Abba Gabra Mikael (1791-August 28, 1855), a 19th-century Ethiopian ecclesiastic and scholar, became a convert to Catholicism, and was put to death for his faith by Prince Kassa, later Emperor Téwodros (q.v.) [reigned 1855-68].
Gabra Mikael was born at Dibo in Gojam in 1791. He was educated at the monasteries of Dibo and Martula Maryam, and became a monk (Abba). After 15 years of study, he was crowned as Liq, or distinguished scholar. He left Gojam in 1825 for Gondar, where he lived until 1838, after which he went to Tegré, where he stayed until 1840
Abba Mikael’s ambition was to go on a pilgrimage to Jerusalem. This he did in 1841, when he was made a member of the Ethiopian delegation which Prince Webé (q.v.) sent under the leadership of Abba Habta Selassé to bring an Abun (head of the Ethiopian Church) from Egypt. The delegation was accompanied by Monsignor Giustino de Jacobis, bishop of the Lazarist Catholic Mission of Northern Ethiopia, who was charged with carrying goodwill messages to the Pope in Rome, and to act as a guide to the Ethiopians on their travels.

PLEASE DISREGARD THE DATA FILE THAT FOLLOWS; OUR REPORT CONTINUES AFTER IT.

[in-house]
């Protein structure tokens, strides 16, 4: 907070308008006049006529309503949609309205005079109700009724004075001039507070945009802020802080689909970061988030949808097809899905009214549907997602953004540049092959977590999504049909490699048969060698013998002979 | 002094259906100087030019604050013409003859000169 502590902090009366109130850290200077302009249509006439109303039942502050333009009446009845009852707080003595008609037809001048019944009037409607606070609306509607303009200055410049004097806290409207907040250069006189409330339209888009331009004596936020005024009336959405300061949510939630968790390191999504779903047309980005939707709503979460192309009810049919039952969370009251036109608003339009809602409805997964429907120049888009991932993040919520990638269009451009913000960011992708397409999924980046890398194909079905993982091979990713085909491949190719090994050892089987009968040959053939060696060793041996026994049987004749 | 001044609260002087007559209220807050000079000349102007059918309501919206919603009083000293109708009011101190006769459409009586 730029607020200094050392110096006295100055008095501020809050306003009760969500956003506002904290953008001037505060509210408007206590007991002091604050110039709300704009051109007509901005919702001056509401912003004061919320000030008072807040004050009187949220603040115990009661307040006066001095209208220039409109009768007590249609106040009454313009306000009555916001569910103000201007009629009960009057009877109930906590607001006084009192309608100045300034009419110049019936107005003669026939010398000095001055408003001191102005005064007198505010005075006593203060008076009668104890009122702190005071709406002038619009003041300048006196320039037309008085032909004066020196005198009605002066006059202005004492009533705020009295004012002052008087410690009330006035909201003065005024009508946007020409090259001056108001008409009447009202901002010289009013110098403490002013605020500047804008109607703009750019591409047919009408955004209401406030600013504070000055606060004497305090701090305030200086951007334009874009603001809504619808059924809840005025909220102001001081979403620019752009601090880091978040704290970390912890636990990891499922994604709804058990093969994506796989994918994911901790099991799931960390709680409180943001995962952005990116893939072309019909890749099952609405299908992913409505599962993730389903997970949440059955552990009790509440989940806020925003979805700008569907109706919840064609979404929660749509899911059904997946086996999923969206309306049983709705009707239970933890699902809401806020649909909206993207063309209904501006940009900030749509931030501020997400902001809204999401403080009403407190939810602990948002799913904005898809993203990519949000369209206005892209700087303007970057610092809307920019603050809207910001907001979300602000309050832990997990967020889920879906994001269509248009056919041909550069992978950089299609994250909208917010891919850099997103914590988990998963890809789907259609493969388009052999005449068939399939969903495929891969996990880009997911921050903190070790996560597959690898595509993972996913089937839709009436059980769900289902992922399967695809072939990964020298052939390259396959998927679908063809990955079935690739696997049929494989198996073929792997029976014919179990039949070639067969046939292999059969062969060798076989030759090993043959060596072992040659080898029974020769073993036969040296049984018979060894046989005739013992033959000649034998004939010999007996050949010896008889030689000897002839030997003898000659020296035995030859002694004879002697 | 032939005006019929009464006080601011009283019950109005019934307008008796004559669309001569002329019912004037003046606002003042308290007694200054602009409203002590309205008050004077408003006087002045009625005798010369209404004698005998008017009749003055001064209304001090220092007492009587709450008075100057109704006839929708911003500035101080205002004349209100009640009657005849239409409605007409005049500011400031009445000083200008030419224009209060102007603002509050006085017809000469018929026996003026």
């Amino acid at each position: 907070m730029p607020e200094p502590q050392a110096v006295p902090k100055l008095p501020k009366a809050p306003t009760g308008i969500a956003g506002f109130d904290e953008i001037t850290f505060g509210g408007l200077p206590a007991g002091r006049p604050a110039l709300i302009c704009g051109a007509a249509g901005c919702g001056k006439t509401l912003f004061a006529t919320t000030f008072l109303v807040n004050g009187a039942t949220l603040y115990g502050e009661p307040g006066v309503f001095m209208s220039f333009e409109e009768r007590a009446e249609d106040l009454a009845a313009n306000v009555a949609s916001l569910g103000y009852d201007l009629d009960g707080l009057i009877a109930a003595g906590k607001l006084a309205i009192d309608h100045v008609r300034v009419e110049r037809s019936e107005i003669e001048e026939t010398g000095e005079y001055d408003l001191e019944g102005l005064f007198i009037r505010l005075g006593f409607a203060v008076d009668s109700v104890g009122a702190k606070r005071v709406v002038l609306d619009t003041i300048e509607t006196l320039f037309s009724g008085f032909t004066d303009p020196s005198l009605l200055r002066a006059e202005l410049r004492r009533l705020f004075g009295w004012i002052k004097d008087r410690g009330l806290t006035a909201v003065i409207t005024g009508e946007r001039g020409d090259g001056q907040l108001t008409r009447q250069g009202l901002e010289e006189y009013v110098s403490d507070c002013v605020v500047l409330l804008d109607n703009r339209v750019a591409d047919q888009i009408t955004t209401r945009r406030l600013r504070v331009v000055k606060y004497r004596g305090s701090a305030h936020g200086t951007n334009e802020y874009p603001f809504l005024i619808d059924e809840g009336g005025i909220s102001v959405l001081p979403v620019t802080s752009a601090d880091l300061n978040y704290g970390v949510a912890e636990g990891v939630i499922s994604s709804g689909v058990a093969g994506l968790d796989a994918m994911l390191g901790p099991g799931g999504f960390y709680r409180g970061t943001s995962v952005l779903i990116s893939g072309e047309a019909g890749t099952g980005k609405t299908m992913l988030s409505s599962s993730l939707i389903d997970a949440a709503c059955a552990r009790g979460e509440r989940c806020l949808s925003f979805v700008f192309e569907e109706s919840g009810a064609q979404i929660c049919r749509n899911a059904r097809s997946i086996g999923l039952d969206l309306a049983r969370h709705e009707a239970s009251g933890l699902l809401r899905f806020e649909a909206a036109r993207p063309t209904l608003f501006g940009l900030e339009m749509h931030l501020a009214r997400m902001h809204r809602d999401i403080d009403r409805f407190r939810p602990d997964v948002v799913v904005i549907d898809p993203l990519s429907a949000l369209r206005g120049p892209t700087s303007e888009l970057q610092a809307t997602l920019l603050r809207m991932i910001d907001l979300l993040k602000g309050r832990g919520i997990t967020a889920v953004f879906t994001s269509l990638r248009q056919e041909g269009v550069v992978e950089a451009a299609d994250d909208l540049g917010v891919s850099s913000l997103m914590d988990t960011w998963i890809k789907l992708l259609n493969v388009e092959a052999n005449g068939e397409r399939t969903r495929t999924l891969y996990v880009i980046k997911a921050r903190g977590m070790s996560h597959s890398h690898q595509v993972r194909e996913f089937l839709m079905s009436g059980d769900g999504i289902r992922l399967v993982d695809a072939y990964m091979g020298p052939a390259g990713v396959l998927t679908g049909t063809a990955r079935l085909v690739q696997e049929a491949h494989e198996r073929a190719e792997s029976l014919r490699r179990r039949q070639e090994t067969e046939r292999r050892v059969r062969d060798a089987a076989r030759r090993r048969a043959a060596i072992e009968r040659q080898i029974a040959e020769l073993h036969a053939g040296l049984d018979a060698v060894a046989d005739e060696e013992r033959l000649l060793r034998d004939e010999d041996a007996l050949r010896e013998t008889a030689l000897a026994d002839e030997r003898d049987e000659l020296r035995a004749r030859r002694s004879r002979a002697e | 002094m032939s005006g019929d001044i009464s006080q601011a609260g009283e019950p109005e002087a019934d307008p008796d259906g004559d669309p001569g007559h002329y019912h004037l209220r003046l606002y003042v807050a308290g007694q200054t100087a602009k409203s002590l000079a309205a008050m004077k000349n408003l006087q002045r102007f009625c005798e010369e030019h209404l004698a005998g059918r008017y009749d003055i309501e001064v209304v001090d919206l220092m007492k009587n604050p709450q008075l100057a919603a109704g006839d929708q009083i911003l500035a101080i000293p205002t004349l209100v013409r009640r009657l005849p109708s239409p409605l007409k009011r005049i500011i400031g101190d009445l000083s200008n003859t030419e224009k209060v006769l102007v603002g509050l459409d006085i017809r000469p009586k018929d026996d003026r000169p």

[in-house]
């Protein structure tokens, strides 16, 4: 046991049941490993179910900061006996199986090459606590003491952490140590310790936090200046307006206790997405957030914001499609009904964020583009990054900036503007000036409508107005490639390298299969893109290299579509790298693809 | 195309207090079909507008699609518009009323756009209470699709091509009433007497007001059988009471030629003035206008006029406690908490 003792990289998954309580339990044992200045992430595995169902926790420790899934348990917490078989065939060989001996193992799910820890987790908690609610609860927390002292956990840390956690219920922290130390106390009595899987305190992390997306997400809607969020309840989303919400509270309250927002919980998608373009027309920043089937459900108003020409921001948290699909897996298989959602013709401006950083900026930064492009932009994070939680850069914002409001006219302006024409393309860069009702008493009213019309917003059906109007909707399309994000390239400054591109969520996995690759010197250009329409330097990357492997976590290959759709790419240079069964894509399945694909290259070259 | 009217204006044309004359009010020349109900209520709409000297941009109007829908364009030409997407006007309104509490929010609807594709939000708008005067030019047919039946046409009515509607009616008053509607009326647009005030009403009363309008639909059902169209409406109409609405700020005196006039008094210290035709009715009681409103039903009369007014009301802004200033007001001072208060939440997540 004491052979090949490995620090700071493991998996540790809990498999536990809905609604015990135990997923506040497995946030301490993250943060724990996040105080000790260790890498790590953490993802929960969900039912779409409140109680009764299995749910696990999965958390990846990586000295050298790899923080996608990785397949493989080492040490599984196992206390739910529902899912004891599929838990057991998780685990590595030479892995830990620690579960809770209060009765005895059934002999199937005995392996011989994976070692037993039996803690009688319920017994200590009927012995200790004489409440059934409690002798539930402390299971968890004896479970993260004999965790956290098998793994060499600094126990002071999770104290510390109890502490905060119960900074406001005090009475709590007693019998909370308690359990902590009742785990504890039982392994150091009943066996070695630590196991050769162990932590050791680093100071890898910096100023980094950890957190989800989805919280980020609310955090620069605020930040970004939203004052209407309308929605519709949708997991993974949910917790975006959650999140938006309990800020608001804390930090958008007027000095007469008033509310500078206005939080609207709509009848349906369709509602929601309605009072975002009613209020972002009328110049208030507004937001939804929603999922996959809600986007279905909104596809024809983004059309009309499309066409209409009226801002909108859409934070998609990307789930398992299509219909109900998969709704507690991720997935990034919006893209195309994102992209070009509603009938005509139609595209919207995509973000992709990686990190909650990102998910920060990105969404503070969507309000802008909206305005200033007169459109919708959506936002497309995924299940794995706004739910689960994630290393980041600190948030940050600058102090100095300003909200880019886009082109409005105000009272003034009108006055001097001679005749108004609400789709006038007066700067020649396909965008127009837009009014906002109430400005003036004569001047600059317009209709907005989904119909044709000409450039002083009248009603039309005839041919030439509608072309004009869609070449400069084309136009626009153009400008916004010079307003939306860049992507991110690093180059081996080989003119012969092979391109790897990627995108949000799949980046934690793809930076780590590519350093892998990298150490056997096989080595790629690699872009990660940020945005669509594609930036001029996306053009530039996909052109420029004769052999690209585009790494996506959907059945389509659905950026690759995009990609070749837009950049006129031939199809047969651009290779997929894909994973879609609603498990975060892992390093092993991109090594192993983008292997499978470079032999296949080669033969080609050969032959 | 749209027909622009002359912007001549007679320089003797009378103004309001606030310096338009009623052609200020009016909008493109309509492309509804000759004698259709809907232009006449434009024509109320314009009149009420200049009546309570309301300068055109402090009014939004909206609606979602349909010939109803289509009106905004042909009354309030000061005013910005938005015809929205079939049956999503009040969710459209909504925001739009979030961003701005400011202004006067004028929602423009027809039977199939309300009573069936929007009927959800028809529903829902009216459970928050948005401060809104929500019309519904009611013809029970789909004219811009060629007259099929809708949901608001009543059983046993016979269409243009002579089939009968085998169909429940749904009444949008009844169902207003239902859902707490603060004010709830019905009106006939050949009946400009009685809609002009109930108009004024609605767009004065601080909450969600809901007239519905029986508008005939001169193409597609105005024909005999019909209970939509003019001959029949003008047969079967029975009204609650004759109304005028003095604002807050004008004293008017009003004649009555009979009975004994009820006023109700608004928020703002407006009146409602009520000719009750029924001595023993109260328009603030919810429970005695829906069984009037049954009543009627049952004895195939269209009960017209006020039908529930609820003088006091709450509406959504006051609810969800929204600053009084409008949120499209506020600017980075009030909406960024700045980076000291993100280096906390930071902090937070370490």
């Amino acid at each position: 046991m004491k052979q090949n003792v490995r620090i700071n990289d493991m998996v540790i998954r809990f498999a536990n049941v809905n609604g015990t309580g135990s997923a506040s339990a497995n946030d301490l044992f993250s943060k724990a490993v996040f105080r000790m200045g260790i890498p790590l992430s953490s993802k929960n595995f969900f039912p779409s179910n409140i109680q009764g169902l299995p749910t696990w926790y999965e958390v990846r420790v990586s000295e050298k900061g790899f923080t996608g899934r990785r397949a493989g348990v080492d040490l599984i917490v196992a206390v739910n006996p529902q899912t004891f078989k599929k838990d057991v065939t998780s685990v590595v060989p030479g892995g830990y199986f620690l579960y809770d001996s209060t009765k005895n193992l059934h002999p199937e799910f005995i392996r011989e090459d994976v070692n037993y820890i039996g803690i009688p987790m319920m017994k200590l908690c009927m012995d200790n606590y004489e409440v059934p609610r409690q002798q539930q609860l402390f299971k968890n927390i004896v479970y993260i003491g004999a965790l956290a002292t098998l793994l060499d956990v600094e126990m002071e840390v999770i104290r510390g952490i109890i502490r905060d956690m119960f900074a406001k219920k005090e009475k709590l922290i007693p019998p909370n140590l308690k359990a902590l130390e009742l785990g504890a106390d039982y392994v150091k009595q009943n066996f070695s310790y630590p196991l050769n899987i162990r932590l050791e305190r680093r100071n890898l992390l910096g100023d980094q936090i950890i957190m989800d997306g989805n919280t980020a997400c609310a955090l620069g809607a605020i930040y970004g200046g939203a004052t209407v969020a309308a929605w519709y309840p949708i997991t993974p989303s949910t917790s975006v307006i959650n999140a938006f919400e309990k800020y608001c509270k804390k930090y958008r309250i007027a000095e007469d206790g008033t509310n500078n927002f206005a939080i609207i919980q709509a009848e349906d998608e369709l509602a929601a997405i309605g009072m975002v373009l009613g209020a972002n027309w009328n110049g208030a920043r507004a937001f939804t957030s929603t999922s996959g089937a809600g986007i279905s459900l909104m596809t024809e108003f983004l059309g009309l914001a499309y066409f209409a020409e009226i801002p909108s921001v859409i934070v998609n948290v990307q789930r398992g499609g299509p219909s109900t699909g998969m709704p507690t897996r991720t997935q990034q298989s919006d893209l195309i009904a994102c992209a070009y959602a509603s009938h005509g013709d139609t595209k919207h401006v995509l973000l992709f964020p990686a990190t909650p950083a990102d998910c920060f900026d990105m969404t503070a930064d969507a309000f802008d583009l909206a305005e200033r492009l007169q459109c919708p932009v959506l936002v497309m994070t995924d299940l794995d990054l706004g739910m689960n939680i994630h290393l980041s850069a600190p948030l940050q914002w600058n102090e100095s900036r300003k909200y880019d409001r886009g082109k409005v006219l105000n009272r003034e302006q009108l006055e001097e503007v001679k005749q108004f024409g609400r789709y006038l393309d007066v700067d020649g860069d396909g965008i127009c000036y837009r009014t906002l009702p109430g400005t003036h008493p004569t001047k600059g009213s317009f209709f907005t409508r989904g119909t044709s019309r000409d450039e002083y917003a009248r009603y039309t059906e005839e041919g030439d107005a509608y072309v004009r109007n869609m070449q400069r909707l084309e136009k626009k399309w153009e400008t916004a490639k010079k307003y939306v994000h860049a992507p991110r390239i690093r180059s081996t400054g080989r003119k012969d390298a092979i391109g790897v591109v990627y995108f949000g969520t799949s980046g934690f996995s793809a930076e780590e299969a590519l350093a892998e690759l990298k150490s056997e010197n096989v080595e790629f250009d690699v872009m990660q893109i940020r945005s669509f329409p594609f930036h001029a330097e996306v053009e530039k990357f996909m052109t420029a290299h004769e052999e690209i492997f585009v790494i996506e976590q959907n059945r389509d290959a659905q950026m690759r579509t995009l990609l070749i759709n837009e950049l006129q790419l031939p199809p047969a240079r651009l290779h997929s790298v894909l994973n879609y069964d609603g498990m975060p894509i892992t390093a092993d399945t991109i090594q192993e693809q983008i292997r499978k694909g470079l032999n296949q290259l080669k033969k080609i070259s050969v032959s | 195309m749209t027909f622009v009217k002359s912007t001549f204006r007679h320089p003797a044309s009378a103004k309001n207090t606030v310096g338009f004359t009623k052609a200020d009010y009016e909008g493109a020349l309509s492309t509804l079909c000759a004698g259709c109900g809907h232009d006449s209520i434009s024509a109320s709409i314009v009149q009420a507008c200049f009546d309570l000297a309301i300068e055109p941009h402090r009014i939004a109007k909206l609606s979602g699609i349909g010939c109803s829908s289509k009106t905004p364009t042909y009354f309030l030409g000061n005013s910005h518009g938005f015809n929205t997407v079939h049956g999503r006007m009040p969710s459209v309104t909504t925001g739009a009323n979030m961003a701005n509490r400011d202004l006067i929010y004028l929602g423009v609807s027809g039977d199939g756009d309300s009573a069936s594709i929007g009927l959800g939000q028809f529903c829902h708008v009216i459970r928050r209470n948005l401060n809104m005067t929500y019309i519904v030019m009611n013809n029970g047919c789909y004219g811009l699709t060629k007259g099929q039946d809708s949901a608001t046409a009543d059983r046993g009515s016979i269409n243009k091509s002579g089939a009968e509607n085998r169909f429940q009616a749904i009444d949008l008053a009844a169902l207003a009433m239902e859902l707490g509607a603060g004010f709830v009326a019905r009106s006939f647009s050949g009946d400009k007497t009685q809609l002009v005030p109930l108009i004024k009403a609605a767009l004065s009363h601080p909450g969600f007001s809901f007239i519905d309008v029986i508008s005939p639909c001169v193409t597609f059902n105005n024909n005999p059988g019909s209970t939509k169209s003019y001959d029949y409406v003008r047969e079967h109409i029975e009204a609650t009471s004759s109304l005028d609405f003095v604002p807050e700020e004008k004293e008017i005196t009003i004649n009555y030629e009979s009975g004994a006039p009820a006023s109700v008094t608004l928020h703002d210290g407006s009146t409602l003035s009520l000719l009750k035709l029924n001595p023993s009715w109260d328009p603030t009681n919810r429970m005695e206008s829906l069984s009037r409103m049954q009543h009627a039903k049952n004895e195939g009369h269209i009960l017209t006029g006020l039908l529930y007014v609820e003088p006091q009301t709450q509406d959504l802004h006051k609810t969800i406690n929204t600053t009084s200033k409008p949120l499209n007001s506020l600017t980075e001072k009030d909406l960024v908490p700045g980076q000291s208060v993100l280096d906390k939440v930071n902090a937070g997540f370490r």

The delegation visited Egypt, Jerusalem, and Rome. It is probable that Abba Mikael was already a converted Catholic when he returned from Rome. This conversion, however, was made official only in February 1844. From 1844 to 1847 he headed the Lazarist Misison Station at Guala in Tegré. He left for Gondar in 1847, and returned to Tegré in 1849. But because of the persecution of Catholics in Tegré, he had to return to Gondar again in 1851. The persecution, however, extended to Gondar and, on the orders of Abuna Salama (q.v.), Mikael was arrested on July 15, 1854. He was brought before the court of Prince Kassa, later to become Emperor Téwodros, to stand trial for having converted to Catholicism. He maintained his stand as a converted Catholic, and even refused to accept the authority of Prince Kassa. The prince, angered by his effrontery, condemned him to death on May 31, 1855, and he was executed on August 28. He was regarded as a martyr of the Catholic faith.
J. B. Coulbeaux, Le Bienheureux Abba Ghébre Michael (“The Blessed Gabra Mikael”), Paris, 1926; M. Devin, L’Abyssinie et son apôtre (“Abyssinia and its Apostle”), Paris, 1866; W.C. Plowden, Travels in Abyssinia, London, 1868.
This article was reprinted from The Encyclopaedia Africana Dictionary of African Biography (in 20 Volumes). Volume One Ethiopia-Ghana, ©1997 by L. H. Ofosu-Appiah, editor-in-chief, Reference Publications Inc., New York, NY. All rights reserved.